“Blacklight” – It is time to stop now, Liam.
There’s a new Liam Neeson movie coming out, so it must be February. Put another way, it’s February, so what is the name of the latest Liam Neeson action flick? Put a third way, there’s a new movie about a grizzled old lone wolf with a special set of skills. What is the name of Liam Neeson’s character this time? Not only is Liam Neeson the patron saint of February box offices, but he is so typecast that his name is probably used in any script featuring a grizzled ass-kicker with a special set of skills as that role.
Agent of a mid-fifty-year old actor: Hey, got a new movie they want you in.
Mid-fifty-year old actor: What’s the part?
Agent: Liam Neeson
Actor: Do I have to run like him too?
This February, Liam Neeson is playing Liam Neeson in Blacklight, a movie best described as Enemy of the State, but if it didn’t care. Put another way, *long fart noise*
(SPOILER ALERT – Come on. If you’ve seen one Neeson February action flick, you’ve seen every one he has made and will ever make.)
Travis Block (Neeson) is a fixer for the FBI, specializing in extracting deep cover agents whose cover may have been compromised or who may have lost sight of their mission. We first meet Block driving his Dodge Viagra, er…Challenger, en route to rescue an agent about to be murdered by a bunch of gun-toting, militant rednecks in the middle of the woods. Rather than go in guns blazing, Block sneaks in the back (in his extremely loud car) to talk to the agent through a back window in her trailer to tell her to be ready to run when he creates a diversion. Block has MacGyver’d a couple of things to blow up because even he knows he’s way too old for this shit.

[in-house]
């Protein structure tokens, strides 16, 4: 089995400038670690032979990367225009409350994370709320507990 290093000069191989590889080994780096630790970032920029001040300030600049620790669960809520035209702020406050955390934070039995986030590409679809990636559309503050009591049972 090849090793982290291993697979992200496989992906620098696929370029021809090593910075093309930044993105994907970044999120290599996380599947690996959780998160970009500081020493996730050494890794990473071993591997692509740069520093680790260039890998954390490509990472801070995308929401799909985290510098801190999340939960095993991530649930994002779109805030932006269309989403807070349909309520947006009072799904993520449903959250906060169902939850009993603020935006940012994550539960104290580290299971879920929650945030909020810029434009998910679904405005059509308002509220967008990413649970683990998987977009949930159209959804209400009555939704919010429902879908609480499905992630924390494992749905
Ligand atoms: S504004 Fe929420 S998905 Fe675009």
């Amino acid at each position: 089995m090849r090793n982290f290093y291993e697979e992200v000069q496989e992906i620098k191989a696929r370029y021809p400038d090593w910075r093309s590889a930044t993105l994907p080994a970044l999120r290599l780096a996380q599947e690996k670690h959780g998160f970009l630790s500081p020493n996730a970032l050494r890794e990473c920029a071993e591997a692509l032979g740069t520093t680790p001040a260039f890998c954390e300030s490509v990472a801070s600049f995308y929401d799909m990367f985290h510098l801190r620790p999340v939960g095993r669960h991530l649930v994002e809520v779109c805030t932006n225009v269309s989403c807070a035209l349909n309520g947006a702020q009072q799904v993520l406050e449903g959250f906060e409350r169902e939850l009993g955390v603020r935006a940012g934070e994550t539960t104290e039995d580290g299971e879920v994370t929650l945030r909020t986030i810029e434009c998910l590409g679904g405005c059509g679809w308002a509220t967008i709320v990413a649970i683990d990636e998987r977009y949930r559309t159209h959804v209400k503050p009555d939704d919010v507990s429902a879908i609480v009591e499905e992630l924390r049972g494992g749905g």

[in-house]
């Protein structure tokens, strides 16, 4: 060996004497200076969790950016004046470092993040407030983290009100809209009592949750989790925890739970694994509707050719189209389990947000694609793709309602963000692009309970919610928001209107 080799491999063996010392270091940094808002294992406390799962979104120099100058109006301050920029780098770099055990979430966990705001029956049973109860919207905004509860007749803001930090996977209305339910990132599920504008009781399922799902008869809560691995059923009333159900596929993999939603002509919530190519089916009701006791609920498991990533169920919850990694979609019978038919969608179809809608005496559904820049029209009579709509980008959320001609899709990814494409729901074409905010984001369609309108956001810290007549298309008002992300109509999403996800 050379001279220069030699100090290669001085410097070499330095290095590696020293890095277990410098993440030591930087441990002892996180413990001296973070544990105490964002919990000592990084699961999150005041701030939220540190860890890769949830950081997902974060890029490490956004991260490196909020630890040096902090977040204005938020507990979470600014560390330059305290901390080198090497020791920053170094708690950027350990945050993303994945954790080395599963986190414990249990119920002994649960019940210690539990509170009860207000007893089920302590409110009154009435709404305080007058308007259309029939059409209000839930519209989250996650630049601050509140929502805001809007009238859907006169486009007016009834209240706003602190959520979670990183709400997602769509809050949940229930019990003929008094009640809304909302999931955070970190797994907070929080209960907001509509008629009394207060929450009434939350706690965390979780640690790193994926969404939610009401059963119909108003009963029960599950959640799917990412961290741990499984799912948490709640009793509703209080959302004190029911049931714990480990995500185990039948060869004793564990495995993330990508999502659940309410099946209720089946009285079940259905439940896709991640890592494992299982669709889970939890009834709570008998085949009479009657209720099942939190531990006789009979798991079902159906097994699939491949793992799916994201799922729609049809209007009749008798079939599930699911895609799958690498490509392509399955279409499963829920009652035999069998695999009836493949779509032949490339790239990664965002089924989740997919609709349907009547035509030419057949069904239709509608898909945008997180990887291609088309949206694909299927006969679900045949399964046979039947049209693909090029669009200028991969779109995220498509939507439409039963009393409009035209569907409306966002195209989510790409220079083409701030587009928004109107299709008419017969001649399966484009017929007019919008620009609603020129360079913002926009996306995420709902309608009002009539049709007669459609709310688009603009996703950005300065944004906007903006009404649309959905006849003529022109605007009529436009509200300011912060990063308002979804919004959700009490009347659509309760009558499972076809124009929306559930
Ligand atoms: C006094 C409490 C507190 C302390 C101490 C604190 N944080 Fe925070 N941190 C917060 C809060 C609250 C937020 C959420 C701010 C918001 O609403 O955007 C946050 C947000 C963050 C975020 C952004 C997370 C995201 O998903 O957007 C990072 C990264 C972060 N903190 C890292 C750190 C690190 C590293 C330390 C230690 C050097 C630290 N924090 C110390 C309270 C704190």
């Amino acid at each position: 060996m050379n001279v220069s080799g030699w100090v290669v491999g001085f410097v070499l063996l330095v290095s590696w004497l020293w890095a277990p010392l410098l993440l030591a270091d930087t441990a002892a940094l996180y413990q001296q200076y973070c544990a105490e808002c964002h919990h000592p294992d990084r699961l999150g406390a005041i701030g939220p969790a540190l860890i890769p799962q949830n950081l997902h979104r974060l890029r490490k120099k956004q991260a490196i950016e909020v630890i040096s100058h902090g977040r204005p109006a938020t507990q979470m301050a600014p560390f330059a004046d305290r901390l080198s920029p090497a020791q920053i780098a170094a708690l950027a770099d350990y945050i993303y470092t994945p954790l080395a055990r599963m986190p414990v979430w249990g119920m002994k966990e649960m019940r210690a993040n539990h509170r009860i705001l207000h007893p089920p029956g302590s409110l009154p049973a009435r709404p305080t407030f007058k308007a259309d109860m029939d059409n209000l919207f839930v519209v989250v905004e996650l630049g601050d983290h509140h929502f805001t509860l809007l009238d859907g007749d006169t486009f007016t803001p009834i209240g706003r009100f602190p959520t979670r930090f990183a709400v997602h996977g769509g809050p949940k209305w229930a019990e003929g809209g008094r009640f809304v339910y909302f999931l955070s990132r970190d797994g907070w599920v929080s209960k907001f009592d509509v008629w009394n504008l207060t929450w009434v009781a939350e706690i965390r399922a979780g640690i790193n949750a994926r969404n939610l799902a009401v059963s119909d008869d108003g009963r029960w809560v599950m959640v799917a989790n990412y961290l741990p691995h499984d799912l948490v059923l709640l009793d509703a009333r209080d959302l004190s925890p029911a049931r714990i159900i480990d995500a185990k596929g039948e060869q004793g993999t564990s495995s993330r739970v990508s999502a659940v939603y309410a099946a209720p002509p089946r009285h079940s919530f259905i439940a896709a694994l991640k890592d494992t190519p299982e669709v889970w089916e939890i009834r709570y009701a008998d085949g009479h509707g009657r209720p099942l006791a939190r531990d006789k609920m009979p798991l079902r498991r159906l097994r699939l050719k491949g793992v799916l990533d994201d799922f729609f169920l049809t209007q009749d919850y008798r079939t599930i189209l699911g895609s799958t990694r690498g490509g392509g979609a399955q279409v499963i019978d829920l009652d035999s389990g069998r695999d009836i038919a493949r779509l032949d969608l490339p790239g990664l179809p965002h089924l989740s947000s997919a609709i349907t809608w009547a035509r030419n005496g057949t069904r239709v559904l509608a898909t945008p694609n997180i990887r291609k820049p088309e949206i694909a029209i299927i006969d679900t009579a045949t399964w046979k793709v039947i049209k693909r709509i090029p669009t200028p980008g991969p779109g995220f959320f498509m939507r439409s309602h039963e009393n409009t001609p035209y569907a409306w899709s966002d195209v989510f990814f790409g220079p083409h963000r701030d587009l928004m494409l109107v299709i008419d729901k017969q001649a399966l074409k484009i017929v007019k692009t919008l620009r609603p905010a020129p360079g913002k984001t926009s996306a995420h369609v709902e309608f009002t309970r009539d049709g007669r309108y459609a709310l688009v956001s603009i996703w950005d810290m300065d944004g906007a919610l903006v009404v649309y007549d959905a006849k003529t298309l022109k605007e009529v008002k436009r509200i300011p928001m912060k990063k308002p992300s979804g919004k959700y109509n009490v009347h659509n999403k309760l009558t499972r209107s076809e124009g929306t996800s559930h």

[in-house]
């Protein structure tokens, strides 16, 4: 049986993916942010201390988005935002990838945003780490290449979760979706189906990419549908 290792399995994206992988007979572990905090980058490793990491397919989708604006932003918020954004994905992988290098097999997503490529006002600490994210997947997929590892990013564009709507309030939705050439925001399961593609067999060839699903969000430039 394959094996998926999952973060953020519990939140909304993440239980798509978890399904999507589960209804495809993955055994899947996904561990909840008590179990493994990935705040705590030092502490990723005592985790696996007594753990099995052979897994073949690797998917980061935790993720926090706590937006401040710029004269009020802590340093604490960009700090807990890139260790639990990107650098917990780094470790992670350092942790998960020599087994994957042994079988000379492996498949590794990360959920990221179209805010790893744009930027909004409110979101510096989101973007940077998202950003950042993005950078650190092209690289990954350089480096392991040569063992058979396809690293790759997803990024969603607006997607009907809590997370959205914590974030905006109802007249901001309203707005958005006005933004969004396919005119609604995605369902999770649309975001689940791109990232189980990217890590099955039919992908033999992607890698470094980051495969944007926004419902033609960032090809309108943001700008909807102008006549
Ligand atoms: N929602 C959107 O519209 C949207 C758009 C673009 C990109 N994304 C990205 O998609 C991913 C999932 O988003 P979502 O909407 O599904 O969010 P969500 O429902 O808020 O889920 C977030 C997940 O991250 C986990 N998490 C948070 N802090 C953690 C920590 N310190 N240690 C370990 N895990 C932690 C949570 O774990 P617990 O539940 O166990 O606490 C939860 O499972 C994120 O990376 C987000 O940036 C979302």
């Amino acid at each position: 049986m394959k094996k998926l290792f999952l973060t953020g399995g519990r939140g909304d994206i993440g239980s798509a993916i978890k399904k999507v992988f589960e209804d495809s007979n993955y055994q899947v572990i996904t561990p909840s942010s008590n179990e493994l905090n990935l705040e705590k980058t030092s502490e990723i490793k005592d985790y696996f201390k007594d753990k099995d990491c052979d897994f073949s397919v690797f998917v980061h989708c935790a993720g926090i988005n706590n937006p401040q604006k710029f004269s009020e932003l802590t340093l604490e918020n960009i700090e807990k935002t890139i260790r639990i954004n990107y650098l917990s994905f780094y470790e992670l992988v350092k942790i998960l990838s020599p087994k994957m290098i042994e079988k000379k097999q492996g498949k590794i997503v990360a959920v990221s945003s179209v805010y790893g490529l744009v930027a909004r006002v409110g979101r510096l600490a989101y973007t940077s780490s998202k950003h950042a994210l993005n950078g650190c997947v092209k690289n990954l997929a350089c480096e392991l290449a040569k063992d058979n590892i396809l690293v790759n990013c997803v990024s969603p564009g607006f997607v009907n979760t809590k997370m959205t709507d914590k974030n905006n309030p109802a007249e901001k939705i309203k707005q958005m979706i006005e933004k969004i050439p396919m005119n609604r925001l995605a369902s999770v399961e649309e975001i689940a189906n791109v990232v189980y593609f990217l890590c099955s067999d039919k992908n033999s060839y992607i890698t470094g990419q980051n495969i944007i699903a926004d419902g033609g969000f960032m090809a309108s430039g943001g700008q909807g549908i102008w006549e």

Meanwhile (and shown prior to the agent extraction scene), we meet a Congressional candidate, Sofia (Melanie Jarnson), speaking at a rally about equality. Dusty Crane (Taylor John Smith) makes his way to the front of the crowd where he starts to chant along with everyone. Clearly, Dusty is someone important to the plot, but we won’t find out how until later. After the rally near her home, Sofia is run over by a van as she is getting out of an Uber on the wrong side of the car, enabled because the driver stopped next to a parked car. This scene is indicative of the entire film in that it is both inexplicable in the moment and even more so when fully explained later in the film. If writers Nick May and Mark Williams (also directing) put more than six seconds of thought into this scene, that’s five seconds more than I would have guessed. Of course, after watching the rest of the film, six seconds for the entire screenplay is generous.
When Travis isn’t extracting agents, he’s trying to patch up his relationship with his daughter Amanda (Claire van der Boom) and granddaughter Natalie. Amanda is concerned about Travis spending time with Natalie because she considers Travis to be paranoid and that it’s rubbing off on Natalie. Not only that, but Travis also has OCD. Both of Travis’ characteristics are pounded into the audience on numerous occasions yet have no significance to the plot at all. Not even a tiny bit. They are literally just a way for Amanda to browbeat Travis as evidence that he was a terrible father. Even worse, she seems to be aware that his job includes making a lot of potential enemies yet chalks up as pure paranoia his taking precautions to protect her when she was young (security cameras, checking all the window and door locks at night, etc.). I have to believe that a tiny part of him danced an I-told-you-so jig when Amanda and Natalie are kidnapped by the bad guys. I know a part of me did.